Finding Value in the Mid-semester Review of Teaching: Insights from Faculty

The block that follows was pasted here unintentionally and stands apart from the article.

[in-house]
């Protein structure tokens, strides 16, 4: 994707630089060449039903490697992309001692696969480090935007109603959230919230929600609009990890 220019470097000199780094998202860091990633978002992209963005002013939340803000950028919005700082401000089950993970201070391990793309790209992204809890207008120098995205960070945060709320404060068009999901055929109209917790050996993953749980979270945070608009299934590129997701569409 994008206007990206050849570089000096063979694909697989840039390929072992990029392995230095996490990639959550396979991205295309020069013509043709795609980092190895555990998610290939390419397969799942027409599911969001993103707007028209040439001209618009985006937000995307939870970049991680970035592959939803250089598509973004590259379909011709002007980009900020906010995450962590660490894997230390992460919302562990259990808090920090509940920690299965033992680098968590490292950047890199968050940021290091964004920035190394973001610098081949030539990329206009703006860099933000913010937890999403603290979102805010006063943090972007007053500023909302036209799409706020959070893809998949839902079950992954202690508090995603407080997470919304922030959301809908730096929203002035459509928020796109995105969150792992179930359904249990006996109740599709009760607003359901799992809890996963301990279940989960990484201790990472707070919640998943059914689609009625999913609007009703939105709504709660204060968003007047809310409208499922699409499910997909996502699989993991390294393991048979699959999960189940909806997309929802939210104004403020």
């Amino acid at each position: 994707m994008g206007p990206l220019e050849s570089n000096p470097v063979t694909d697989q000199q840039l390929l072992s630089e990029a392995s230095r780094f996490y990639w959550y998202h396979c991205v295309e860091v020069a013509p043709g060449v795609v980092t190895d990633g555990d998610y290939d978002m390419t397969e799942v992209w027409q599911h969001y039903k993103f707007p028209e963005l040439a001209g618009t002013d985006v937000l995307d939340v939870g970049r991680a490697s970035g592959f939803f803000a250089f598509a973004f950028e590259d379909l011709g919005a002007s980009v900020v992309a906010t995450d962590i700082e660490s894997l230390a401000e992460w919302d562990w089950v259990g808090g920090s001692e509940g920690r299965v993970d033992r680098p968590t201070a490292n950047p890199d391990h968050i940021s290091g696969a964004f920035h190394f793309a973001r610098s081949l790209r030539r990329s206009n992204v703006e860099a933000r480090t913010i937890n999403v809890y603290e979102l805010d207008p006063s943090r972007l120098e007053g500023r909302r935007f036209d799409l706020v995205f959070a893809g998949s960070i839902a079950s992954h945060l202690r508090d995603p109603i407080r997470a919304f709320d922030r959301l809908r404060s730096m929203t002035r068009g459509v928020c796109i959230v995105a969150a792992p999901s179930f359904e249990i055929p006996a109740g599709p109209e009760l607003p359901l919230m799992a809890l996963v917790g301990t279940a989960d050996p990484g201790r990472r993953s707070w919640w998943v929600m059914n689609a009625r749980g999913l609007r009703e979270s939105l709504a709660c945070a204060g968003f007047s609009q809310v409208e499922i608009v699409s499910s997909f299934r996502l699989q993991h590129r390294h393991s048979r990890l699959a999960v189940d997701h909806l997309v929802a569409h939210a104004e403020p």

Anthony Blash, Belmont University Beverly Schneller, Kentucky State University Many faculty members find value in receiving feedback on teaching effectiveness from their students during the semester. Since 1992, Belmont University’s Teaching Center has offered faculty members the opportunity to have a Small Group Instructional Diagnosis (SGID) completed as a mid-semester review of teaching. Using survey data and responses from participants as both reviewers and review subjects, we advocate for a Mid-semester Student Review of Teaching (MSRT) that includes the SGID as part of a more inclusive process. Changing the Culture of Evaluation End-of-course student evaluations remain one of the most frequently used systems to gain feedback on teaching effectiveness. Unfortunately, a shared perception among many faculty and students is that end of course evaluation is remote and nearly meaningless from the moment the instrument is opened, either in class or online (for the examination of whether online forms improve response rates see Estelami 2015 and O’Neal-Hixson, et al. 2017). In fact, Stark (2013) claimed that comparing average scores among faculty across schools and programs using “omnibus questions . . . should be avoided entirely.” He continues, “Moreover, we argue that student evaluations of teaching should be only a piece of a much richer assessment of teaching, rather than a focal point.” Weimer (2016) said, “We also need to rewrite the end of course ratings story,” which will require faculty to lead the way in actively re-evaluating how their main work as a professor is assessed by their peers and the stakeholders who are depending upon them. For, as the author of a Queen’s College (CUNY) blog posting observed midterm course evaluations are “by you, for you” (2012) because they allow the faculty member, in their College model, to create their own survey questions, use the results collaboratively to improve the students’ perceptions if not the actual learning experiences before the term is out, and to “get feedback before it is too late for you to do anything about it.” 360 Evaluations as a Proposed New Norm As a starting point to increase the value of faculty performance reviews, we suggest considering elements of the 360-degree evaluations system commonly used in business and industry. In Human Resources, the 360-degree evaluation is a comprehensive performance review system in which evaluation of job performance includes detailed input from employees across the spectrum of the business or a leaders’ direct (and, at times, indirect) reports. For faculty members, the 360- performance review may include structured evaluative components from colleagues, direct reports, students, and stakeholders. The point is to collect data from multiple voices that reflect different sites of engagement with the subject. As the results of peer and student evaluations of faculty often determine merit, promotion, tenure, reemployment, and perhaps even the ability to apply for grants or other enrichment opportunities, we asked ourselves if it might be that faculty would prefer to have the SGID process and resulting evaluation incorporated formally into the review process on our campus. Based on surveying our campus faculty who have participated in the MSRT, we believe that the investment of time in this process is worthwhile and would come to be a valued way to address faculty concerns and augment data from standard student evaluations. Given current resistance among both faculty and students to the current SET process, the MSRT would be a way to bring more parity and useful data into the continuous improvement of teaching conversations. SoTL Findings We conducted a SoTL project to identify whether faculty feel the MSRT should be incorporated into a 360-informed review of teaching. The review would formalize the relationship between peer review, SET, and the mid-semester review of teaching. The scope of our IRB-approved research conducted in fall 2017 centered on the participating faculty’s perceptions of, and satisfaction with, the current MSRT process as coordinated by our campus’ Teaching Center. Faculty recruited by the Teaching Center served as participants in the study and met at least one of the following two criteria within the past 5 years for inclusion in our survey: (1) received an MSRT or (2) performed the MSRT for another faculty member. To preserve anonymity, the Teaching Center staff sent a group email including a link to a Qualtrics® survey to all faculty who had participated in an MSRT within the years of the study, 2011-2016. Faculty members were able to respond uniquely to reflect whether they had been a reviewer or were reviewed. Three reminders to participate were emailed, and the survey was open for seven weeks. The Qualtrics survey consisted primarily of qualitative items. We developed the questions based on team discussions and feedback from other faculty and students. Through this survey, we wanted to know: 1. If the faculty felt that the MSRT had any value to them as part of the CIT process. 2. If rank and tenure had any effect on how faculty perceived and valued the MSRT. 3. If longevity within the profession had any effect on how faculty perceived and valued the MSRT. 4. The timing of the decision to engage in the review process as a subject or as a peer-reviewer. 5. The overall faculty satisfaction with the MSRT. Data Analysis and Results A total of 27 faculty responded to the survey: 17 reviewer responses and 10 from faculty who had been reviewed. The survey results were compiled using the Qualtrics® system and software specifically designed for qualitative data analysis (i.e., NVivo®). Potential themes (or nodes) were uncovered by the NVivo® software application using a word-cloud-word-count (WordArt.com) for each of the survey questions. Quantitative data was analyzed using Statistical Package for the Social Sciences (SPSS®) software. To test if the faculty felt that the MSRT had any value to them as part of the CIT process, the researchers asked Question #3 (For reviewers only, to what extent were your expectations met), Question #6 (upon what do you believe the MSRT had an impact), and Question #16 (the satisfaction rating of the MSRT process on a scale of 1 to 5 with 5 being the most satisfied). The data from qualitative questions 3 and 6 were analyzed using the Qualtrics® System. Quotations from those reviewers who answered Question #3 can be found in the table below and are mostly positive: Conclusion and Recommendations Our research into the reception and perceived value of the MSRT demonstrated that faculty found it useful and transformative in the traditional instructional setting. The MSRT provided insights in graduate and undergraduate courses and was not limited in functionality to a specific field or type of course. However, peer review of teaching methods has been effected by COVID-19, as many faculty found teaching fully online challenging and yielding mixed results in student learning outcomes (Lau, et al., 2020). This creates an opportunity to migrate the MSRT into the online platform and expand the usefulness of peer review beyond individual instructor evaluations into program review, comparative pedagogies, and assessment of instructional effectiveness across content delivery methods. Discussion Questions: 1. How are student evaluations of teaching conducted at your college or university? How do students and faculty feel about that process? 2. Does your institution currently offer a mid-semester review of teaching? If so, how is it perceived by faculty at your institution? If not, how do you think it would be received by faculty at your institution? 3. How might evaluative feedback from students be different (and similar) from that of faculty? References Estelami, H. (2015). The effects of survey timing on student evaluation of teaching measures obtained using online surveys. Journal of Marketing Education, 37(1), 54-64. Lau, P. N., Chua, Y.T., Teow, Y., & Xue, X. (2020). Implementing alternative assessment strategies in chemistry amidst COVID-19: Tensions and reflections. Education Sciences, 10(11), 323. O’Neal- Hixson, K., Long, J., & Brock, M. (2017). The eSGID process: How to improve teaching and learning in online graduate courses. Journal of Effective Teaching, 17(2), 45-57. A mid-semester COURSE EVALUATION: By you, for you. (October 11, 2012). Retrieved March 8, 2021, from Stark, P. (October 14, 2013). Do student evaluations measure teaching effectiveness? Retrieved March 8, 2021. Weimer, M. E. (June 15, 2016). Benefits of talking with students about mid-course evaluations. Retrieved March 8, 2021.